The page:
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NEW LAWS: For four months, legislators will debate matters that will directly impact Missouri farm families. Commodity organizations are tracking the issues arising in the halls of the Missouri State Capitol this 2018 legislative session.

Three topics Missouri farmers should watch this legislative session

Debate already surrounds a bill to fund the state transportation department through tax reform.

Member of the Missouri legislature once again converged on Jefferson City, Mo., to discuss and pass laws that may impact your agricultural operation. State commodity organizations are paying attention to key bills and issues that will affect farmers and ranchers.

Here are the top three topics to watch in the 2018 legislative session, according to Casey Wasser, Missouri Soybean Association director of policy, along with Samantha Davis, Missouri Corn Growers associate director.

1. Taxes. According to Davis, Missouri farmers already have one tally in the “win” column. In December, the Missouri State Tax Commission recommended not to increase tax assessments on land with grades 1-4. In addition, Wasser says the tax commission supported decreasing assessments on grades 5-8.

But there are still several large tax proposals filed in the Missouri General Assembly, Wasser says. “Farmers fought hard to ensure they would not be lost in the tax overhaul just recently signed into law by President Trump,” she says, “and at the Missouri Soybean Association, we’ve been reviewing Missouri’s proposals.” She adds that Missouri’s tax code is very complex, with hundreds of deductions, subtractions and exemptions — some of which benefit agricultural production and some that should be changed.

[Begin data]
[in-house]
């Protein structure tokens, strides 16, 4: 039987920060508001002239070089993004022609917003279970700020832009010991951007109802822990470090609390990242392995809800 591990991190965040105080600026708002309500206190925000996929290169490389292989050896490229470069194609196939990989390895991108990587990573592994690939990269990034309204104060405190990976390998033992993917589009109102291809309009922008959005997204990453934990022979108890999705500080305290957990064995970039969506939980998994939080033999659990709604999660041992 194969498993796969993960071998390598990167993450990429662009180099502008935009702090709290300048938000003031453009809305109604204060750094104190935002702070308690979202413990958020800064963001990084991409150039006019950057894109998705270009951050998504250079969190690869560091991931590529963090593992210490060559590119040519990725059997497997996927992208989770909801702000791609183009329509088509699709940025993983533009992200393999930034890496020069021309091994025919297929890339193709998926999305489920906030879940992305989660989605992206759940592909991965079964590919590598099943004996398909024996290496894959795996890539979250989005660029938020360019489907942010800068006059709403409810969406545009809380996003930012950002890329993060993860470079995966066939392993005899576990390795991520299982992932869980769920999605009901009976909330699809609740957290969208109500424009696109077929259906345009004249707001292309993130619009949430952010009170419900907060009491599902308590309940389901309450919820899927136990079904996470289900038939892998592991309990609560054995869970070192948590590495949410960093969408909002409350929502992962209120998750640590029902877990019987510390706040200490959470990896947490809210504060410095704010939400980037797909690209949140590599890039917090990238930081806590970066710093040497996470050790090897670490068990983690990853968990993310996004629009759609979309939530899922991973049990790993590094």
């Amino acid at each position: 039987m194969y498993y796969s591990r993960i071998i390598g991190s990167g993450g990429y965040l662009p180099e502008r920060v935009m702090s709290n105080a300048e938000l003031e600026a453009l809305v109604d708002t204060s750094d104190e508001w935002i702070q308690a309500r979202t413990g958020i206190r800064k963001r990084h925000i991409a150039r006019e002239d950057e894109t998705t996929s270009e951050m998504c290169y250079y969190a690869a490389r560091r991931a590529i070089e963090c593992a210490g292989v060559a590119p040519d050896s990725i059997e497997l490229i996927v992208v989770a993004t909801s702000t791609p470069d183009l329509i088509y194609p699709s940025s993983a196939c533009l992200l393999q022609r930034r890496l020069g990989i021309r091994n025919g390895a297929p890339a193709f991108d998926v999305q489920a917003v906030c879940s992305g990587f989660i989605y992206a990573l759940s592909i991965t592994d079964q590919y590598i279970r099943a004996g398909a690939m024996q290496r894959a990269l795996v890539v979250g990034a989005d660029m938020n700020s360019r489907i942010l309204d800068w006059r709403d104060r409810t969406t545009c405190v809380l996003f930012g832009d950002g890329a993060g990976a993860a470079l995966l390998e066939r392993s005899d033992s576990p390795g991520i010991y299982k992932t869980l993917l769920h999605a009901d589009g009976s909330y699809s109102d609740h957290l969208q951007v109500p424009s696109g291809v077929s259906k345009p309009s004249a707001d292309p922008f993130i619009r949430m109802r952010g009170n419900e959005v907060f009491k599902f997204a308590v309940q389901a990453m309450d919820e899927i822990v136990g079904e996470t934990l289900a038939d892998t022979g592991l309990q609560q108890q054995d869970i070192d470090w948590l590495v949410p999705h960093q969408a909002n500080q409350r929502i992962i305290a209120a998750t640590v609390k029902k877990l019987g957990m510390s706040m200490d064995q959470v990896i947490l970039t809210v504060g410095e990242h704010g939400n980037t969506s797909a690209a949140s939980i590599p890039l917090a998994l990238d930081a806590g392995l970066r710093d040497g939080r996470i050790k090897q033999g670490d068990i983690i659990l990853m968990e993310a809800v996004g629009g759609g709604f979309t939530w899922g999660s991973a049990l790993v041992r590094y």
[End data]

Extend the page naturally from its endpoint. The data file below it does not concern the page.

2. Transportation. Davis found that one bill creating controversy is Senate Bill 617, carried by state Sen. Bill Eigel, R-St. Peters, relating to tax reform. Eigel sat on a task force evaluating the state’s transportation needs and options for financially supporting the state’s complex transportation system. “While many support a gas tax increase to improve Missouri Department of Transportation funding, Sen. Eigel stated he cannot back a standalone fuel tax increase,” she says. “Instead, Sen. Eigel prefers an overall tax reform option that would ultimately be revenue-neutral while sending more funds to the Missouri Department of Transportation.” The Missouri Corn Growers Association policy team is currently reviewing the proposed bill to assess the impacts it could have on Missouri farmers.

Also on the transportation front is Senate Bill 734 by state Sen. Dave Schatz, R-Sullivan, which is a direct 10-cent fuel tax increase. “This could potentially be an easier political lift than overhauling Missouri's entire tax system,” Davis says.

3. Regulatory reform. SB 823, also filed by Schatz, clarifies regulatory exemptions for “nonpoint sources” in the Missouri Clean Water Law. “It’s important for farmers to have consistency when it comes to enforcement of state and federal clean water laws,” Wasser says. “We’ve already seen some of what a broad, overreaching Waters of the United States [rule] could do, simply with the uncertainty it brought.”


TAGS: Regulatory
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